I think the closest I’ve come to declaring a favourite book is Markus Zusak’s ‘The Book Thief’. This was another book I came to thanks to the top 100 books I’m trying to read and it grabbed me from the first page through to the last. I loved that it was narrated by death and I loved it was presented through the eyes of a young girl despite the horrors it was showing us.
I have read some of Zusak’s other books (The Messenger and The Underdog) and the thing that struck me was the author’s amazing grasp of character. They feel so real, and I don’t know if it was just me, but they feel like they tap into a facet of yourself that resonates so personally that it is as if the author knows you. That is a great skill. So when that character development was married to such an amazing story, then you can see why I loved The Book Thief so much.
Markus Zusak is touted mainly as a young adult author, in fact The Book Thief was marketed as YA in the US, but like so many other young adult books, his stories can be enjoyed by everyone. He captures the pain of the teenage years so well that it was almost uncomfortable venturing back there. They brought back memories.
Just writing this review makes me want to go back and read his work again, I hope that sells it for you. It also makes me want to be a better writer. You can’t ask for more than that.
I’m in the middle of my next novel, and after the success of my last attempt at pantsing, I was tempted to try that again. This time, however, I’m on a very strict timeline, so I can’t run the risk of running totally off track. If I do that I might not be able to finish it before I’m forced to go back to work.
So in an effort to capture the speed and agility of pantsing, but have the dependability of planning, I’ve come up with a marriage between the two which I’m calling croquet writing. I’ve set some target events that have to happen, but how I get between those is anyone’s guess. So like the hoops on a croquet lawn, I know what I’m aiming for at any point in the story.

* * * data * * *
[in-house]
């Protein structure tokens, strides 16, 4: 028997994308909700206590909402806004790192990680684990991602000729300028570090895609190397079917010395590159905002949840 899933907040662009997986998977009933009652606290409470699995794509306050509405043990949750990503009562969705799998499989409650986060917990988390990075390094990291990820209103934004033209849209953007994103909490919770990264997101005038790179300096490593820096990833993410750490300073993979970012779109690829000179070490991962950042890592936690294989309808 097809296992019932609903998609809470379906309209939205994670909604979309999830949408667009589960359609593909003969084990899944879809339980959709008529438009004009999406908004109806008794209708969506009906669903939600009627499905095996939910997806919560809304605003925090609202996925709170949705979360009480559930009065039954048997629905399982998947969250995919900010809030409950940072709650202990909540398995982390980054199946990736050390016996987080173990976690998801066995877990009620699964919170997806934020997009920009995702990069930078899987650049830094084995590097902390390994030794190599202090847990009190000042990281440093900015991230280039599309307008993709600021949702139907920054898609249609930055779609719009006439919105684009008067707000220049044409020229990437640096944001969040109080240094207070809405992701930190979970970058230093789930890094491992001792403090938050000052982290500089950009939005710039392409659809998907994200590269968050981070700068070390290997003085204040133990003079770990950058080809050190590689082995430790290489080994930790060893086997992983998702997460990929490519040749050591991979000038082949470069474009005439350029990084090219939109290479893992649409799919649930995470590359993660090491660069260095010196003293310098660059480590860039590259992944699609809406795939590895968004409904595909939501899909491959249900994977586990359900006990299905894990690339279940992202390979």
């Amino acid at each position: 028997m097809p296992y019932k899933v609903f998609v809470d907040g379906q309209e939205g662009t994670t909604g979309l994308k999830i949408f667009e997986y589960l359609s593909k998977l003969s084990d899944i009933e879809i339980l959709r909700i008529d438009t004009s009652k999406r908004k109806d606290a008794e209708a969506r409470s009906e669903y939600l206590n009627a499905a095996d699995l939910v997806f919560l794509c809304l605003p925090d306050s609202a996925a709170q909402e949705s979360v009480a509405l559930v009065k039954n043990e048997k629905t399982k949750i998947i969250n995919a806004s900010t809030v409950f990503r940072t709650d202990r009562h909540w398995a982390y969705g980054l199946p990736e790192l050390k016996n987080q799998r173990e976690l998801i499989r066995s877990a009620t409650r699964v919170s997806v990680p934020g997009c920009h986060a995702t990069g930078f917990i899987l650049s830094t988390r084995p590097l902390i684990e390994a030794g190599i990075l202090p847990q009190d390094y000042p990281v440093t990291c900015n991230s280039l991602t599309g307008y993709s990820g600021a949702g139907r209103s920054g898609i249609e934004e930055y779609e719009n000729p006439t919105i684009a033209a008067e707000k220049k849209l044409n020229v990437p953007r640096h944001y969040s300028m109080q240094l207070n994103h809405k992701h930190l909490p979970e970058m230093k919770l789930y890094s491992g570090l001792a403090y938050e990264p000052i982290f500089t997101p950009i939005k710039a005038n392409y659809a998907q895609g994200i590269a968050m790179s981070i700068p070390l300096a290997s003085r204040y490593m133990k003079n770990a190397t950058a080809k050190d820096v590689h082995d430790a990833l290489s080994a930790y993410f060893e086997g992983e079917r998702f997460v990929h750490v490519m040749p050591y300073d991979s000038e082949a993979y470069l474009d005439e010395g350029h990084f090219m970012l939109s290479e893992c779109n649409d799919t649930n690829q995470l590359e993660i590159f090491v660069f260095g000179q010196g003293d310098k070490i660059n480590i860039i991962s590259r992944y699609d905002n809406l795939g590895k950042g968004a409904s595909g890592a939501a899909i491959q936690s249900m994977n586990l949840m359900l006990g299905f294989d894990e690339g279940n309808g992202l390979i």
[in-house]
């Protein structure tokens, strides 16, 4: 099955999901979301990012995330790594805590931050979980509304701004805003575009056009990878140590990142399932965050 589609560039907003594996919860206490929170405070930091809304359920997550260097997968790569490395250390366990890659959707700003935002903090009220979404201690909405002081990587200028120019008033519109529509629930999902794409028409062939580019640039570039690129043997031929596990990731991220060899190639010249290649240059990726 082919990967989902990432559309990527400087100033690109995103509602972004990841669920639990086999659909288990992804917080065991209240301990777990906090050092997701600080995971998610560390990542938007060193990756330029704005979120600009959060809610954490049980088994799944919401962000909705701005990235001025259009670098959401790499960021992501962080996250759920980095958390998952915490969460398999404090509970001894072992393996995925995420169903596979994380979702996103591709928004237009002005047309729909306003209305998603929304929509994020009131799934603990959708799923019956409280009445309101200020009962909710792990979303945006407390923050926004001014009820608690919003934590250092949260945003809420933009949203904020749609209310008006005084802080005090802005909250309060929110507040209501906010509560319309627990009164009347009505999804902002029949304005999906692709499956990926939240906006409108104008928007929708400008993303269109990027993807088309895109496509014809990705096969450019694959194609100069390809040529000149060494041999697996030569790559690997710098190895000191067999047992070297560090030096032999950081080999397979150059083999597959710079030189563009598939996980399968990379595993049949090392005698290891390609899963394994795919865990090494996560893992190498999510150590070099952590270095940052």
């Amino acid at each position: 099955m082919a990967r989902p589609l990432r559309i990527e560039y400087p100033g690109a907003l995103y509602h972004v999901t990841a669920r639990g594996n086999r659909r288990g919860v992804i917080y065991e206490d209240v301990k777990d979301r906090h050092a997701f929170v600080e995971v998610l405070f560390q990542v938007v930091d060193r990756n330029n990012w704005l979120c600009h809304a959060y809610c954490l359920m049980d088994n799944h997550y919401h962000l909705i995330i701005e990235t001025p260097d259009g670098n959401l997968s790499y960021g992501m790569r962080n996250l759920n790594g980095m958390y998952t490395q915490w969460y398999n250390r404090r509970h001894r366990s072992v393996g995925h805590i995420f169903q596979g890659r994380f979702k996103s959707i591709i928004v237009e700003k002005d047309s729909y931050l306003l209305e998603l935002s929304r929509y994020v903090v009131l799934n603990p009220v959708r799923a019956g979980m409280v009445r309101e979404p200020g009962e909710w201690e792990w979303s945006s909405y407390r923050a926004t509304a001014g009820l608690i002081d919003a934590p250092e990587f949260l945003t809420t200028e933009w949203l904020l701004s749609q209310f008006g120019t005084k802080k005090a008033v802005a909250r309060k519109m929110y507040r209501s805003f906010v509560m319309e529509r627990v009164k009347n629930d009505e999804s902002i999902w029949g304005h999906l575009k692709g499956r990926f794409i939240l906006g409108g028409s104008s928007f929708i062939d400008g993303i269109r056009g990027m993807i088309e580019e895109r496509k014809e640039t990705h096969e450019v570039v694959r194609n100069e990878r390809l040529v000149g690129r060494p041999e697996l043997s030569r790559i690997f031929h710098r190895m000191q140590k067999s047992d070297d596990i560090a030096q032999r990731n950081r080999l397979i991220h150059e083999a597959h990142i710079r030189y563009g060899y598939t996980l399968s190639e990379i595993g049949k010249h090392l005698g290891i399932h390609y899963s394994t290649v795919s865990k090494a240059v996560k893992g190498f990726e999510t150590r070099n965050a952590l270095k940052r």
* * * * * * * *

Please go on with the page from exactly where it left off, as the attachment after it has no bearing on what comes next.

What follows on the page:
Yeah, yeah, I know, I haven’t invented anything, it is just planning but with a bit less plan, but it might be exactly what I need. So far it is working, I have the same feeling of having no idea what I’m going to write when I sit down at the keyboard that I had when I was pantsing, but unlike pantsing, I can clomp through a rough patch to get onto the next plot point and then run from there.
I suspect there will be a lot of editing required for the rough patches, but maybe not as much as for the pantser where I had to cut out whole chunks of stuff that went off on a tangent that was never realised, or where I had to go back and insert foreshadowing for stuff I didn’t know was going to happen.
I’m at the half-way point now, which is past my usual fall-over spot in a novel, so with any luck I’ll be writing those magic words soon; The End.